Do not use curcumin and other natural anti-inflammatories as a treatment for depression. This is not much smarter than trying to bump up serotonin levels. Depression is a symptom, not its own disease.
Start with diet, which is probably the best way to start dealing with inflammation. Sugar, refined foods, chemical additives, too much starch and too much animal protein create inflammation. Seeds, nuts, brightly colored produce and essential fatty acids reduce inflammation.
George Goodheart exhorted us to “fix what we find,” and to not merely address symptoms. Addressing inflammation is a good start, but don’t stop there. After all, you want to fix the patient who has the symptom and not merely treat the symptom. Nutrition is just like chiropractic in that it is all about balance.
If you go through the literature, you will find depression linked to problems with the thyroid, vitamin deficiency, the hypothalamic-pituitary-adrenal axis,8,9 inflammation,9,10,11 and even bowel ecology.10,12,13,14 The problem with looking at these issues is that it is impossible to find a single, patentable treatment — so they are largely ignored.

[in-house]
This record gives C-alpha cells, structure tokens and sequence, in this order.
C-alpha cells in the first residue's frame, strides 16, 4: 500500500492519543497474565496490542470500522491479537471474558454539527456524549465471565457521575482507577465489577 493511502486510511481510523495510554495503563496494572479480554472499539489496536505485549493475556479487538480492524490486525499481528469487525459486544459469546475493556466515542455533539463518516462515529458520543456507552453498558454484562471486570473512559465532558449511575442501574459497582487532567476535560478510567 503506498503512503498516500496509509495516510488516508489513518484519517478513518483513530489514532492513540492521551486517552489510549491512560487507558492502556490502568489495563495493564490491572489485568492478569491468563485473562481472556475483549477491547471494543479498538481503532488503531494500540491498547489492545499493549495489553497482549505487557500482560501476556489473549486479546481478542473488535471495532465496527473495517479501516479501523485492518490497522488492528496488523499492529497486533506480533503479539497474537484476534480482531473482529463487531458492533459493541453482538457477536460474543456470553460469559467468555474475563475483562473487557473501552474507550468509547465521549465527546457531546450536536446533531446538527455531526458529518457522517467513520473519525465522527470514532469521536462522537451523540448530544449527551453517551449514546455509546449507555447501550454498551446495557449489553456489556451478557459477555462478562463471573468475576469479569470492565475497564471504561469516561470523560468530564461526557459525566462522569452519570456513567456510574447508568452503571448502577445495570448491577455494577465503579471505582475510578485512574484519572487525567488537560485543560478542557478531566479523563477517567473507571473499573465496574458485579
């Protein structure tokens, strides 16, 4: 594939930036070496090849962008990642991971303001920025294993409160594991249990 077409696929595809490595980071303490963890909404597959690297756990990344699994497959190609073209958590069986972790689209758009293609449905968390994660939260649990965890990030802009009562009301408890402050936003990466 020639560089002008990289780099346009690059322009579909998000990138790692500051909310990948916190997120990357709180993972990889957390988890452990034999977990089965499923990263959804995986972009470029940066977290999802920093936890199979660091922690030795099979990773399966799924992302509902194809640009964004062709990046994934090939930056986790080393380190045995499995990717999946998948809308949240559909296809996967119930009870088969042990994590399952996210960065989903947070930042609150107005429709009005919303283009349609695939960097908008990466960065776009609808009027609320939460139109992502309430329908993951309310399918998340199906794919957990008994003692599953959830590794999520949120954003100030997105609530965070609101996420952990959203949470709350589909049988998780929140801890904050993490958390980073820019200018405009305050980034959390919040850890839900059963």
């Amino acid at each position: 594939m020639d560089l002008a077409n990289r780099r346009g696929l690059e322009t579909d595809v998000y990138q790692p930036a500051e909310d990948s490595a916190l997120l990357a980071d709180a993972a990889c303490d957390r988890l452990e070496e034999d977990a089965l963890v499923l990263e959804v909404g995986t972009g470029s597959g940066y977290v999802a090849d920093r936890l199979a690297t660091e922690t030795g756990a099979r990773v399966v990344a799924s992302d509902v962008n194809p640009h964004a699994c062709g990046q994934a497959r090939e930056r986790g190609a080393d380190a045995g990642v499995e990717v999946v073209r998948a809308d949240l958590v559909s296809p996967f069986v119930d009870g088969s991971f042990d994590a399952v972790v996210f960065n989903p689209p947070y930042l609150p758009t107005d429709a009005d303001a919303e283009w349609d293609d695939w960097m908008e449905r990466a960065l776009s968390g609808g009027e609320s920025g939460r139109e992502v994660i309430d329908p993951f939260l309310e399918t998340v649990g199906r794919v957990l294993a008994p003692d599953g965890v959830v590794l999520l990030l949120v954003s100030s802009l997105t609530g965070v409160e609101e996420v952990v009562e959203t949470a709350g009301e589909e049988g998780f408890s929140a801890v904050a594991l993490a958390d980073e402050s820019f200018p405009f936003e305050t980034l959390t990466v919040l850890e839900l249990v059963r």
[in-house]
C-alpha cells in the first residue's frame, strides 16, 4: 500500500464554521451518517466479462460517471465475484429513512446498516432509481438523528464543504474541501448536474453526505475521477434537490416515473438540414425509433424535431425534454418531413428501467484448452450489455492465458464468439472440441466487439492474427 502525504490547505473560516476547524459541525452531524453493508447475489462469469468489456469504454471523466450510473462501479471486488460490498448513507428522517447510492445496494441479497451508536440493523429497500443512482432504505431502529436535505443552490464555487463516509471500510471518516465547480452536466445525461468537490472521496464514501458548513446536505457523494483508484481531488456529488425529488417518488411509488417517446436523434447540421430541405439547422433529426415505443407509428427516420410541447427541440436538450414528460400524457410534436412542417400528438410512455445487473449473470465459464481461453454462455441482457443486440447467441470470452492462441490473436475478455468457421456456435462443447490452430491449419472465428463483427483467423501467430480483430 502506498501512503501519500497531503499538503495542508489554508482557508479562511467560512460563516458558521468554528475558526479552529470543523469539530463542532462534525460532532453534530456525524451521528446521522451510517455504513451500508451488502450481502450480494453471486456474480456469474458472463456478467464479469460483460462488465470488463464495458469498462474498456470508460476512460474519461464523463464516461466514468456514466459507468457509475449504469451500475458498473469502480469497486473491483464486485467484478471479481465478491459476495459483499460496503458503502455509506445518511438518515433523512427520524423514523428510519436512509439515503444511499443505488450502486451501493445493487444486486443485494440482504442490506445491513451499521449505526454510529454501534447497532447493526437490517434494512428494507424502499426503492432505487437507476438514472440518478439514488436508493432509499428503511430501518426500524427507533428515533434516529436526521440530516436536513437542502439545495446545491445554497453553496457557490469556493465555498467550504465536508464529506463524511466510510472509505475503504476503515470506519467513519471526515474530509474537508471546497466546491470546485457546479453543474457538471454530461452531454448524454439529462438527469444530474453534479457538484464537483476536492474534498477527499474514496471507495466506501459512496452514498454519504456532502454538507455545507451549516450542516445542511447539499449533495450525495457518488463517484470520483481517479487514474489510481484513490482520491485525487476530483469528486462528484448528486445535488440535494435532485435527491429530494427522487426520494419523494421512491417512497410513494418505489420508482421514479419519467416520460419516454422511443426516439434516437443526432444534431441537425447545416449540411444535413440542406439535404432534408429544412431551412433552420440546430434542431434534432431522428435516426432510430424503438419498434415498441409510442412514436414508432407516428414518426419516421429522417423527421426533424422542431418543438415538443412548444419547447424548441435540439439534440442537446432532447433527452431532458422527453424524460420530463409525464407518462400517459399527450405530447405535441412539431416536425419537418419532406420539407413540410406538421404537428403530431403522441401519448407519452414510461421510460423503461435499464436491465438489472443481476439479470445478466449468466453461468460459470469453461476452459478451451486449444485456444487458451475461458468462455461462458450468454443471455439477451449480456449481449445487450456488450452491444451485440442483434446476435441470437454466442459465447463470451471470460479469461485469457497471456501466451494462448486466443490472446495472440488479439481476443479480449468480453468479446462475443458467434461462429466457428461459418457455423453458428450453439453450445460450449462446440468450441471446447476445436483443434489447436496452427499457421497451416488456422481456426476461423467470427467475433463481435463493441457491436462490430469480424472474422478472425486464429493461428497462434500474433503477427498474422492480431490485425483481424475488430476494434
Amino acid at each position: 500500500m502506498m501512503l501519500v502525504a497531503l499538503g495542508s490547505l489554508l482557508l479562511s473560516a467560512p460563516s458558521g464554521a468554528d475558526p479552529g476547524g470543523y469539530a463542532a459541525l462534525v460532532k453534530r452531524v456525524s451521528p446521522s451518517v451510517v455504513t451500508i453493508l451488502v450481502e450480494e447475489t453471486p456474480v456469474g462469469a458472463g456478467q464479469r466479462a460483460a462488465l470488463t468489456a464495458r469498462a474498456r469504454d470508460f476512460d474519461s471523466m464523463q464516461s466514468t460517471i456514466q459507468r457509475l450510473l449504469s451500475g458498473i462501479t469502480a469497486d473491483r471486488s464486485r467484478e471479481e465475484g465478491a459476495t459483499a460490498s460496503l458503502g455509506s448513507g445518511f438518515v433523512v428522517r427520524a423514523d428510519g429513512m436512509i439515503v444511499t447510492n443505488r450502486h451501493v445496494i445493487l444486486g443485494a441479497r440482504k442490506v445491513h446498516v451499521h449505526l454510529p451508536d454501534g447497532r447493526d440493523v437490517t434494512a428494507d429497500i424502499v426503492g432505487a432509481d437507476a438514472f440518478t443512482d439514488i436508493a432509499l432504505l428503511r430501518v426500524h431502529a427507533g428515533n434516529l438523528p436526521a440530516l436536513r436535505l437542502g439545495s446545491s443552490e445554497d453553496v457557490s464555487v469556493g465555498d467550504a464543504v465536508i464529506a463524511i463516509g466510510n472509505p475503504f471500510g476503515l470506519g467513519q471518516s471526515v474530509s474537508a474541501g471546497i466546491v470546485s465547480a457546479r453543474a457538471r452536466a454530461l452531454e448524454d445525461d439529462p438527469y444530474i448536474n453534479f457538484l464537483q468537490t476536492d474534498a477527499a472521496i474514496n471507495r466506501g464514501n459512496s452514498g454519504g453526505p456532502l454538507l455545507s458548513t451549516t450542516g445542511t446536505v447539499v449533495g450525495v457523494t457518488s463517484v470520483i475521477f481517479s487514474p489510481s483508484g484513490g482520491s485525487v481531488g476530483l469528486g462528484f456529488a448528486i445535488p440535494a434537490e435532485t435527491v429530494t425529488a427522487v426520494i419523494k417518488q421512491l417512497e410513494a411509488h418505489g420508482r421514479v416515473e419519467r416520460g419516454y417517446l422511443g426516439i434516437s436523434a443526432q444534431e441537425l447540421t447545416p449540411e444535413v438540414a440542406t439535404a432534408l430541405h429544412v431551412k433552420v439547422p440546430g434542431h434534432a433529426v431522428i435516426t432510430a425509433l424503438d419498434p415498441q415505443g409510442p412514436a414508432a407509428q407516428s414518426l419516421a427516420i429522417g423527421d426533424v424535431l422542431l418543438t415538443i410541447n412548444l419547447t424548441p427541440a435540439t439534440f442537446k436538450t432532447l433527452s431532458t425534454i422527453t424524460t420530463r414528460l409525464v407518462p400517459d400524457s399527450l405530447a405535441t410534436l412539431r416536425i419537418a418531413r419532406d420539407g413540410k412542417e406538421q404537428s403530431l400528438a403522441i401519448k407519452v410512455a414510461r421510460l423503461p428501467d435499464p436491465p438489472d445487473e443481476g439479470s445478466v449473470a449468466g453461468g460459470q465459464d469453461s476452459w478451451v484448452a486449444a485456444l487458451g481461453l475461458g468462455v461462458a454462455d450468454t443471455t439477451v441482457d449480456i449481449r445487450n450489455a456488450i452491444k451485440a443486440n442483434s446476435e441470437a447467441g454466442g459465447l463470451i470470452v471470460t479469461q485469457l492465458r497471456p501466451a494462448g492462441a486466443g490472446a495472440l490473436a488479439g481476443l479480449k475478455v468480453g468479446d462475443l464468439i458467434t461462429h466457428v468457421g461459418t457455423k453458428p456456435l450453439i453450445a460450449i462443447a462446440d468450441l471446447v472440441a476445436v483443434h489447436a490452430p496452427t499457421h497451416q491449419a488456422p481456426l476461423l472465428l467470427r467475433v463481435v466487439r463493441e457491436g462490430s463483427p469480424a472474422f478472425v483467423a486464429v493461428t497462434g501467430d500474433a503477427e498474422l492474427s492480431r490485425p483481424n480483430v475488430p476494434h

If we look at depression as a symptom with many possible causes, we can come up with strategies to help these patients. Address inflammation, but also look at other things:
- Vitamin B intake can improve depression.15
- Low levels of vitamin D are linked to depression.16,17
- Low levels of DHA in the frontal lobe are linked to depression.18
- Exercise outperforms drug therapy.19,20
You get the idea — depression does not have a single cause. Fixing the body’s infrastructure can work better than aggressively manipulating the body’s biochemistry with a drug.
There are many more references than are listed here. Also, other nutrients are useful. Low-dose lithium (see the Chiropractic Economics article about lithium as a trace mineral) and magnesium come to mind.
We are the profession that treats the patient and not the disease; we need to expand our focus. Going beyond manipulation and adding basic nutritional therapy can increase the number of patients we can effectively treat. Furthermore, we can be the answer to runaway medical costs, currently at $3 trillion a year and rising.
PAUL VARNAS, DC, DACBN, is a graduate of the National College of Chiropractic and has had a functional medicine practice for 34 years. He is the author of several books and has taught nutrition at the National University of Health Sciences. For a free PDF of “Instantly Have a Functional Medicine Practice,” email him at firstname.lastname@example.org, or for a patient handout on the anti-inflammatory diet.